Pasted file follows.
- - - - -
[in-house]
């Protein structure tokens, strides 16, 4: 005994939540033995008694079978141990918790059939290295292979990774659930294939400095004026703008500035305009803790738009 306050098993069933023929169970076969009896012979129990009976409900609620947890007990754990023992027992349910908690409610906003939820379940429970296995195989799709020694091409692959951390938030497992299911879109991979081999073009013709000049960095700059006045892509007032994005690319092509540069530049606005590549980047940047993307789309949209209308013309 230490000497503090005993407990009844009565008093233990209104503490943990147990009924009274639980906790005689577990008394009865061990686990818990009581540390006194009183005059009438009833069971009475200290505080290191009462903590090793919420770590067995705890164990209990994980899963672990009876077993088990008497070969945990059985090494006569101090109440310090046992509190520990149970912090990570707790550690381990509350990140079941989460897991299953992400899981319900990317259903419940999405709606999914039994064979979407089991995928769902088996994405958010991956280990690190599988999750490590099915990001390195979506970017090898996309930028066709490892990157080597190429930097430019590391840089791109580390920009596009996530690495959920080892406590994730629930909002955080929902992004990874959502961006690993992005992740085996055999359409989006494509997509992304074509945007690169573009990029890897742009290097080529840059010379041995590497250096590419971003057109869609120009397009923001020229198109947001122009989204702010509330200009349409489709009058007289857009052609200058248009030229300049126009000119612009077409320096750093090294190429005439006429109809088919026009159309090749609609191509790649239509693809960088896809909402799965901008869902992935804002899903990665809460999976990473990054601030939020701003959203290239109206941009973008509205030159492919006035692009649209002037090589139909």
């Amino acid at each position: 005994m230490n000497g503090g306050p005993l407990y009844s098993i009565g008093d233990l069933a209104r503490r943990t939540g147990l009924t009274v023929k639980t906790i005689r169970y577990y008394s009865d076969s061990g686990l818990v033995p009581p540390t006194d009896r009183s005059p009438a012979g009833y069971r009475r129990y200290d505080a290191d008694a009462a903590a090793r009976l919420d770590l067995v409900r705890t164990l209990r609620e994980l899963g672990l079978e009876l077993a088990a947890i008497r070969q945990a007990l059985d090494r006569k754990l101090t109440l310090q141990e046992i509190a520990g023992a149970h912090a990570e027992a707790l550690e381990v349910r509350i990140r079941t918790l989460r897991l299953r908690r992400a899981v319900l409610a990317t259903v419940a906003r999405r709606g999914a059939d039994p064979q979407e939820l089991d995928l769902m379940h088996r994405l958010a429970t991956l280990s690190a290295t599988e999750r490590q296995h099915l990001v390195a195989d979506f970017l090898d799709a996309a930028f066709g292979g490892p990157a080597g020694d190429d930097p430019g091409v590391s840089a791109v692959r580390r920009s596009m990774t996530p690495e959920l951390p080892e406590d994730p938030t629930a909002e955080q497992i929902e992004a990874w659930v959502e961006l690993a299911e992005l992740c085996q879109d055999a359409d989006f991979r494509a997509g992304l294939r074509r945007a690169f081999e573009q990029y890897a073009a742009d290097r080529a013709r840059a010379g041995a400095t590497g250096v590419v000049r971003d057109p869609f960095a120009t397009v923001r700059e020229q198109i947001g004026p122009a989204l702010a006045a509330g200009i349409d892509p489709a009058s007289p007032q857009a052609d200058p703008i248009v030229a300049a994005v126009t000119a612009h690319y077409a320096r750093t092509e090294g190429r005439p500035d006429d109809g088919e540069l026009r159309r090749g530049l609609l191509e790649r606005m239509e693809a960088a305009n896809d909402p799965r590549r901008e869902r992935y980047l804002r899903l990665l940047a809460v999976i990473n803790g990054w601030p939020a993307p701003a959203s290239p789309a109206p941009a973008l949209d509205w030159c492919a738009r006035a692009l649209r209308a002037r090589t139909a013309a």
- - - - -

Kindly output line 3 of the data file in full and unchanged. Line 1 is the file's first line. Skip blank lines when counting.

């Amino acid at each position: 005994m230490n000497g503090g306050p005993l407990y009844s098993i009565g008093d233990l069933a209104r503490r943990t939540g147990l009924t009274v023929k639980t906790i005689r169970y577990y008394s009865d076969s061990g686990l818990v033995p009581p540390t006194d009896r009183s005059p009438a012979g009833y069971r009475r129990y200290d505080a290191d008694a009462a903590a090793r009976l919420d770590l067995v409900r705890t164990l209990r609620e994980l899963g672990l079978e009876l077993a088990a947890i008497r070969q945990a007990l059985d090494r006569k754990l101090t109440l310090q141990e046992i509190a520990g023992a149970h912090a990570e027992a707790l550690e381990v349910r509350i990140r079941t918790l989460r897991l299953r908690r992400a899981v319900l409610a990317t259903v419940a906003r999405r709606g999914a059939d039994p064979q979407e939820l089991d995928l769902m379940h088996r994405l958010a429970t991956l280990s690190a290295t599988e999750r490590q296995h099915l990001v390195a195989d979506f970017l090898d799709a996309a930028f066709g292979g490892p990157a080597g020694d190429d930097p430019g091409v590391s840089a791109v692959r580390r920009s596009m990774t996530p690495e959920l951390p080892e406590d994730p938030t629930a909002e955080q497992i929902e992004a990874w659930v959502e961006l690993a299911e992005l992740c085996q879109d055999a359409d989006f991979r494509a997509g992304l294939r074509r945007a690169f081999e573009q990029y890897a073009a742009d290097r080529a013709r840059a010379g041995a400095t590497g250096v590419v000049r971003d057109p869609f960095a120009t397009v923001r700059e020229q198109i947001g004026p122009a989204l702010a006045a509330g200009i349409d892509p489709a009058s007289p007032q857009a052609d200058p703008i248009v030229a300049a994005v126009t000119a612009h690319y077409a320096r750093t092509e090294g190429r005439p500035d006429d109809g088919e540069l026009r159309r090749g530049l609609l191509e790649r606005m239509e693809a960088a305009n896809d909402p799965r590549r901008e869902r992935y980047l804002r899903l990665l940047a809460v999976i990473n803790g990054w601030p939020a993307p701003a959203s290239p789309a109206p941009a973008l949209d509205w030159c492919a738009r006035a692009l649209r209308a002037r090589t139909a013309a």